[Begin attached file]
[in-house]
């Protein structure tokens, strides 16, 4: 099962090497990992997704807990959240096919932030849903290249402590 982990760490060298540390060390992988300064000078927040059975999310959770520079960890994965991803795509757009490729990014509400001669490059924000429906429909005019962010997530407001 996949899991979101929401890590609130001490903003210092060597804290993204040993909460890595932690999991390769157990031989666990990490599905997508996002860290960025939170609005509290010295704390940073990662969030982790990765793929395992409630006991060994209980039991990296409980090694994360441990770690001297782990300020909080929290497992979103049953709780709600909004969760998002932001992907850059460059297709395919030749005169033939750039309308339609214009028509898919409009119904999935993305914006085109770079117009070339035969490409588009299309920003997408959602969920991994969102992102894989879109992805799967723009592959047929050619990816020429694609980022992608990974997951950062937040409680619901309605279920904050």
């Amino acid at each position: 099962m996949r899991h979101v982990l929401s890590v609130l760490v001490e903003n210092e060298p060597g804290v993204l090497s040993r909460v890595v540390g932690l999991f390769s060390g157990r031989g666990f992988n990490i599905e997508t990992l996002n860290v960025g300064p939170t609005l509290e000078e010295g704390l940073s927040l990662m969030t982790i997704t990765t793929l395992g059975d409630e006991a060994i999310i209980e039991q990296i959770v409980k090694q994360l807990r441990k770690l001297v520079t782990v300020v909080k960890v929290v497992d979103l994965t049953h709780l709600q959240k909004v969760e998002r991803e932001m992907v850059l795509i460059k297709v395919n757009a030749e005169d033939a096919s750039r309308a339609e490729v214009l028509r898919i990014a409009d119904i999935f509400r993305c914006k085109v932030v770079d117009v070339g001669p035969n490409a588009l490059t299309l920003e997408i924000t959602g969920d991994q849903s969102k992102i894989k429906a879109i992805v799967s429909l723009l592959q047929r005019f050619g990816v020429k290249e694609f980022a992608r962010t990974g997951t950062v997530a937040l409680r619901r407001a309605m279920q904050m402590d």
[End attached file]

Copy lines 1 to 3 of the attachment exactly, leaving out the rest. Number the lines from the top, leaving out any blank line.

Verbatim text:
[in-house]
């Protein structure tokens, strides 16, 4: 099962090497990992997704807990959240096919932030849903290249402590 982990760490060298540390060390992988300064000078927040059975999310959770520079960890994965991803795509757009490729990014509400001669490059924000429906429909005019962010997530407001 996949899991979101929401890590609130001490903003210092060597804290993204040993909460890595932690999991390769157990031989666990990490599905997508996002860290960025939170609005509290010295704390940073990662969030982790990765793929395992409630006991060994209980039991990296409980090694994360441990770690001297782990300020909080929290497992979103049953709780709600909004969760998002932001992907850059460059297709395919030749005169033939750039309308339609214009028509898919409009119904999935993305914006085109770079117009070339035969490409588009299309920003997408959602969920991994969102992102894989879109992805799967723009592959047929050619990816020429694609980022992608990974997951950062937040409680619901309605279920904050």
């Amino acid at each position: 099962m996949r899991h979101v982990l929401s890590v609130l760490v001490e903003n210092e060298p060597g804290v993204l090497s040993r909460v890595v540390g932690l999991f390769s060390g157990r031989g666990f992988n990490i599905e997508t990992l996002n860290v960025g300064p939170t609005l509290e000078e010295g704390l940073s927040l990662m969030t982790i997704t990765t793929l395992g059975d409630e006991a060994i999310i209980e039991q990296i959770v409980k090694q994360l807990r441990k770690l001297v520079t782990v300020v909080k960890v929290v497992d979103l994965t049953h709780l709600q959240k909004v969760e998002r991803e932001m992907v850059l795509i460059k297709v395919n757009a030749e005169d033939a096919s750039r309308a339609e490729v214009l028509r898919i990014a409009d119904i999935f509400r993305c914006k085109v932030v770079d117009v070339g001669p035969n490409a588009l490059t299309l920003e997408i924000t959602g969920d991994q849903s969102k992102i894989k429906a879109i992805v799967s429909l723009l592959q047929r005019f050619g990816v020429k290249e694609f980022a992608r962010t990974g997951t950062v997530a937040l409680r619901r407001a309605m279920q904050m402590d």